How much did Vodacom offer Makate? We’ll likely never know

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The fight to get Vodacom to settle a matter 18 years in the making reached fever-pitch this week when the Please Call Me Movement assembled at Vodacom’s offices at Vodaworld in Midrand.

The movement is demanding that Vodacom pay the so-called inventor of the Please Call Me, Kenneth Nkosana Makate, R70 billion in compensation for coming up with the Please Call Me idea.

The thing is, we don’t know where that figure comes from and neither does Vodacom.

Speaking to ENCA yesterday Please Call Me Movement leader Modise Setoaba said, “Makate is only asking for 15 percent of whatever revenue they got.” To add a slice of context Setoaba was talking here about revenue generated from the invention of the Please Call Me. You can watch the interview with him below.

So then, how much revenue did Vodacom receive from the Please Call Me service? It says none.

Vodacom’s chief financial officer Till Streichert explained that, while the Please Call Me was initially planned as a paid service, that plan was never implemented.

“It could not have been charged at that time because the market had moved on and MTN had launched a similar proposition for free. So like with many free services it [Please Call Mes] enjoyed a considerable takeout,” Streichert says.

The CFO continues to explain that Please Call Mes went on to almost “replace” text messages and as such a limit was placed on the amount of these messages that could be sent per day.

“If it had been a substantially profitable service or – call it a substantial money maker – one would have not considered to put a cap on it,” Streichert says.

This, Streichert says should be taken into account when interpreting fair compensation.

However, it should be noted that Please Call Me messages contain advertising. Although most of the time these messages are for internal services from Vodacom itself we have seen instances of ads for non-Vodacom products. Whether this advertising draws in billions in revenue is a matter of speculation but, it is worth pointing out for the sake of clarity.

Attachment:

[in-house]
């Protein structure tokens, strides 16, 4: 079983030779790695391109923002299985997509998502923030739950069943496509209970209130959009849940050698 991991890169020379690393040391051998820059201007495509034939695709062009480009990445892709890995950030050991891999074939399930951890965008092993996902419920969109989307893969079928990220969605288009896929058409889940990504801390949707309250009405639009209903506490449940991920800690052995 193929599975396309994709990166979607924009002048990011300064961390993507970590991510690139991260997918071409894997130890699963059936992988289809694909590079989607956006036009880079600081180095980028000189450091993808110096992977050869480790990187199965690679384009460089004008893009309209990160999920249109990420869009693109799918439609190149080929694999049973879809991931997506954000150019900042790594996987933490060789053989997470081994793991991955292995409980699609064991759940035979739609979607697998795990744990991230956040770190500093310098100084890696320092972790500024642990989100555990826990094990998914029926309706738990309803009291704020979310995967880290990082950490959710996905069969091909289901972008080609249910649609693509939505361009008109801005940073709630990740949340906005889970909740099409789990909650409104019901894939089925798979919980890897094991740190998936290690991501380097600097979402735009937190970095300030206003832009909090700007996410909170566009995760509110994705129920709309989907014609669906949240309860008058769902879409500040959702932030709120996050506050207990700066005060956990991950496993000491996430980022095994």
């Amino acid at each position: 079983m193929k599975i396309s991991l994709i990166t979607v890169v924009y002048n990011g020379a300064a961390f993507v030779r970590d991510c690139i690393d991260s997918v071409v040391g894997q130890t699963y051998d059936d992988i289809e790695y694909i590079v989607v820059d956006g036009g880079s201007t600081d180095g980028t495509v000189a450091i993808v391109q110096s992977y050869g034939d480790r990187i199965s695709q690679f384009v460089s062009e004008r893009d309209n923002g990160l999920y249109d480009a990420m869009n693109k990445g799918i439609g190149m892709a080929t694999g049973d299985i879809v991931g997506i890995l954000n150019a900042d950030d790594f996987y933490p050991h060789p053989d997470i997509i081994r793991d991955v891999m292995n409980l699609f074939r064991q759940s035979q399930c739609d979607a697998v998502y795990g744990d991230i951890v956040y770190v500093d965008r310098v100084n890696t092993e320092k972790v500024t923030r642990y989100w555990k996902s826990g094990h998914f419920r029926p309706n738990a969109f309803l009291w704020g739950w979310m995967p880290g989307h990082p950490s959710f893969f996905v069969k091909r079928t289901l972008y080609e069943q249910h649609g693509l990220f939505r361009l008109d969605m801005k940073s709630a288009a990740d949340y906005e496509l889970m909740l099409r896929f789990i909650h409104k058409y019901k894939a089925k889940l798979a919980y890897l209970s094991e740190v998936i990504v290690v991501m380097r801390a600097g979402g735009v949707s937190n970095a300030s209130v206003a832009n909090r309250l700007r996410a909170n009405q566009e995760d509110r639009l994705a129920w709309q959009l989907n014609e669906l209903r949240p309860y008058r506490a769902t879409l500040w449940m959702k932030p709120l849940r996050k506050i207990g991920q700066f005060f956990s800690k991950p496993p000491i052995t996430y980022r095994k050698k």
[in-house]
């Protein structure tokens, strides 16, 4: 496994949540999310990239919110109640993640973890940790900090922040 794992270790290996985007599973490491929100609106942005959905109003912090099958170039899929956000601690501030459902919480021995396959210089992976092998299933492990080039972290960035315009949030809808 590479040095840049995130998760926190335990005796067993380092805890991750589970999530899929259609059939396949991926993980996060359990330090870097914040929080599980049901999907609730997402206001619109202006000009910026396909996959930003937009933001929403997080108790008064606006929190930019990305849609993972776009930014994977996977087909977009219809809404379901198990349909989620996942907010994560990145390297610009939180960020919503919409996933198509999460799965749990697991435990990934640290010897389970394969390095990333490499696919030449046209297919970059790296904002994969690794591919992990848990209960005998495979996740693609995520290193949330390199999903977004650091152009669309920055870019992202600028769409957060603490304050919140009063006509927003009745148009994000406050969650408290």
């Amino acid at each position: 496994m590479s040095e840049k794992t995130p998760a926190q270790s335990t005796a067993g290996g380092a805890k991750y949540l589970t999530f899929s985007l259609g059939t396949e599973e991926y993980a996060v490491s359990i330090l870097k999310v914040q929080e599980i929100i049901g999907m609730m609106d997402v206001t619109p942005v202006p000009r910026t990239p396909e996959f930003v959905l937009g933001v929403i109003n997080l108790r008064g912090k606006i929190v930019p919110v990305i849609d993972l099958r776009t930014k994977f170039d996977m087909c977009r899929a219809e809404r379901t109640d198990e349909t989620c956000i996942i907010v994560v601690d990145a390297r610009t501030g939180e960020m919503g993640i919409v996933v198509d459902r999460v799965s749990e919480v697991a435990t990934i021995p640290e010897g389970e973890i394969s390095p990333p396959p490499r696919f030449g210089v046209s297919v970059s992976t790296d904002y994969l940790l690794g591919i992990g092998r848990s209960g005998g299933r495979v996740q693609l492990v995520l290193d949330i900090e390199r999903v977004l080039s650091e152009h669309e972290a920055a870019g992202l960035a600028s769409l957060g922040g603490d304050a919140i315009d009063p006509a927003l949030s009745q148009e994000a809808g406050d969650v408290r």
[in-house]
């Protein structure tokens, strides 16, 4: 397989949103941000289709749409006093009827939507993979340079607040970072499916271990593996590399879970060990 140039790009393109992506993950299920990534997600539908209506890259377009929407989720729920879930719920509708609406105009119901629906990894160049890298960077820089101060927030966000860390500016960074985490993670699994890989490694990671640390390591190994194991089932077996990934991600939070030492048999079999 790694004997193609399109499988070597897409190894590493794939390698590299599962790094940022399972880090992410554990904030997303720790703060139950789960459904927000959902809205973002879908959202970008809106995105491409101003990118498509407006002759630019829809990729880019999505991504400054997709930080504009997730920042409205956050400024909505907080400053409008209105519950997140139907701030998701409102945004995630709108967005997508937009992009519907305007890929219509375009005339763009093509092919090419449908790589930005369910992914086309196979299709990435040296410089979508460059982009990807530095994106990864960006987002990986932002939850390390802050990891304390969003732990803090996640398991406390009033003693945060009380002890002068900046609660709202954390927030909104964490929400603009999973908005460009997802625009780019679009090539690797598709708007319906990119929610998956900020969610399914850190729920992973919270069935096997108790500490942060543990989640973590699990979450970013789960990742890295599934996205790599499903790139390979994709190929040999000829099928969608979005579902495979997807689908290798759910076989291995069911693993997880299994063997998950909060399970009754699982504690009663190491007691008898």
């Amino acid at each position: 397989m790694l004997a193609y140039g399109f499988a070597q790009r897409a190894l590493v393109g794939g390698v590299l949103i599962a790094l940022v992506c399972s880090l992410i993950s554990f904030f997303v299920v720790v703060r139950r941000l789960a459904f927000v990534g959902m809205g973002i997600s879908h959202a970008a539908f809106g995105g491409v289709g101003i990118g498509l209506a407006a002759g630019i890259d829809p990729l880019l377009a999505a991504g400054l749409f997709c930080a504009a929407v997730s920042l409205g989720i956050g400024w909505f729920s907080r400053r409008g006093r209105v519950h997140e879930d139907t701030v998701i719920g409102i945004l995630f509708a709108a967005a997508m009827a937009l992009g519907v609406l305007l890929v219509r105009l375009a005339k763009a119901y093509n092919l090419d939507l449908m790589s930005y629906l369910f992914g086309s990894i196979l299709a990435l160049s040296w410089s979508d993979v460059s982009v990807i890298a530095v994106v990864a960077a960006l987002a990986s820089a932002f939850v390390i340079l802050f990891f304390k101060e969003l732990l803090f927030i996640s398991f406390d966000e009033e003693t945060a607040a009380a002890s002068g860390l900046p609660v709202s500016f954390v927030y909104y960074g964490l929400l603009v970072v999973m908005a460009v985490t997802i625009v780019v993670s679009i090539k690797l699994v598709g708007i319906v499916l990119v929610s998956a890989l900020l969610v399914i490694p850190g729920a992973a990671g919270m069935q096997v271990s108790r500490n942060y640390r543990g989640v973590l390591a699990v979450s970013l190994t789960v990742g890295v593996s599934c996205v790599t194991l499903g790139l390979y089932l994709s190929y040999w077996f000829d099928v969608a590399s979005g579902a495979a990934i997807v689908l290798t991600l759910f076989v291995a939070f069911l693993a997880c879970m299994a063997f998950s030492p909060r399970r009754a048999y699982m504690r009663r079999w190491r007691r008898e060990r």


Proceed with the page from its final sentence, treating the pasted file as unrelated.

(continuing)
As for calls made following the delivery of a Please Call Me, Vodacom can’t present a solid figure. It did however say that revenue from calls is used to offset costs created by the solution because the Please Call Me message had to be paid for at some point.

All we know about the amount of money being offered to Makate is that is “substantial” according to a statement by Vodacom. The firm cannot disclose the amount that it has offered because it is bound by a confidentiality agreement that was handed down along with the Constitutional Court judgement.

However Vodacom’s chief of legal and regulatory affairs, Nkateko Nyoka, explained that rumours which surfaced in 2018 that the amount offered is higher than R10 million might hold water.

“The determination of the Vodacom group CEO in terms of quantum is significantly higher than the R10 million concerned,” Nyoka said during a press briefing.

The fact of the matter is that we have no idea how much Makate has been offered because neither he nor Vodacom is able to disclose the amount due to a confidentiality agreement.

And that’s where we hit sit now, with outraged citizens demanding Makate be compensated but Makate refusing to accept Vodacom’s offer.

Yesterday it was reported by Nyoka that Makate is taking the Vodacom group CEO’s offer on judicial review via BusinessTech and perhaps that process will provide clarity on the figure Makate has been offered.

For now though one thing is certain, Makate won’t be getting a cheque for R70 billion lest Vodacom decides to close up shop and pay him that amount.

Brendyn Lotz

Brendyn Lotz

Brendyn Lotz writes news, reviews, and opinion pieces for Hypertext. His interests include SMEs, innovation on the African continent, cybersecurity, blockchain, games, geek culture and YouTube.